This paper addresses the problem of processing range monitoring queries, each of which continuously retrieves moving objects that are currently located within a given query range. In particular, this paper focuses on processing range monitoring queries in the road network, where movements of the objects are constrained by a predefined set of paths. One of the most important challenges of processing range monitoring queries is how to minimize the wireless communication cost and the server computation cost, both of which are heavily dependent on the amount of location-update stream generated by moving objects. The traditional centralized methods for range monitoring queries assume that moving objects periodically send location-updates to the server. However, when the number of moving objects becomes increasingly large, such an assumption may no longer be acceptable because the amount of location-update stream becomes enormous. Recently, some distributed methods have been proposed, where moving objects utilize their available computational capabilities for sending location-updates to the server only when necessary. Unfortunately, the existing distributed methods only deal with the objects moving in Euclidean space, and thus they cannot be extended to processing range monitoring queries over the objects moving along the road network. In this paper, we propose the distributed method for processing range monitoring queries in the road network. To utilize the computational capabilities of moving objects, we introduce the concept of vicinity region. A vicinity region, assigned to each moving object o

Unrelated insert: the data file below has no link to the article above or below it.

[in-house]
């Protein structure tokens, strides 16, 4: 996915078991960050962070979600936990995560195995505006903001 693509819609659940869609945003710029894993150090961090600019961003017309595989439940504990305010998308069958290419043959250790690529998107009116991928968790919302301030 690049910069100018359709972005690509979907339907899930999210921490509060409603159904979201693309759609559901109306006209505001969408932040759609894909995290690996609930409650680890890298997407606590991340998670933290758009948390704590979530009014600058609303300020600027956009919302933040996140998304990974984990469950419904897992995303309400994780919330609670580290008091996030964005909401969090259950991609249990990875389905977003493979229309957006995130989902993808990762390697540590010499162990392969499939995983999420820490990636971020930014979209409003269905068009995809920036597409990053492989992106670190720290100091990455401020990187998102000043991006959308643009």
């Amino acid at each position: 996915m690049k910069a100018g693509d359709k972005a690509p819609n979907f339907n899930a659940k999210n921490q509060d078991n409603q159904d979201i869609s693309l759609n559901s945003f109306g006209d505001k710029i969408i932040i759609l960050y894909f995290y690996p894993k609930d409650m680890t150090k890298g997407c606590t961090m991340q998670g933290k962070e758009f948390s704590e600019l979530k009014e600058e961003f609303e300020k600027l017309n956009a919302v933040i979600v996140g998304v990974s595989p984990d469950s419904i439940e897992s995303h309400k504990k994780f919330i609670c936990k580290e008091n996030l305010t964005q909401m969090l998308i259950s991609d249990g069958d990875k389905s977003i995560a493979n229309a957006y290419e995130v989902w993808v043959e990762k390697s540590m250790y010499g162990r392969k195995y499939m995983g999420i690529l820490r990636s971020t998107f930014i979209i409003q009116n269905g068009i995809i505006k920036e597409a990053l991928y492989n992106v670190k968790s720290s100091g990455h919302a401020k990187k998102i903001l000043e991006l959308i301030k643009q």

, makes o
monitor whether or not it should be included in the results of nearby queries. The proposed method includes (i) a new spatial index structure, called the Segment-based Space Partitioning tree (SSP-tree) whose role is to efficiently search the appropriate vicinity regions for moving objects based on their heterogeneous computational capabilities and (ii) the details of the communication strategy between the server and moving objects, which significantly reduce the wireless communication cost as well as the server computation cost. Through simulations, we verify the effectiveness for processing range monitoring queries over a large number of moving objects (up to 100,000) in the road network (modeled as an undirected graph).
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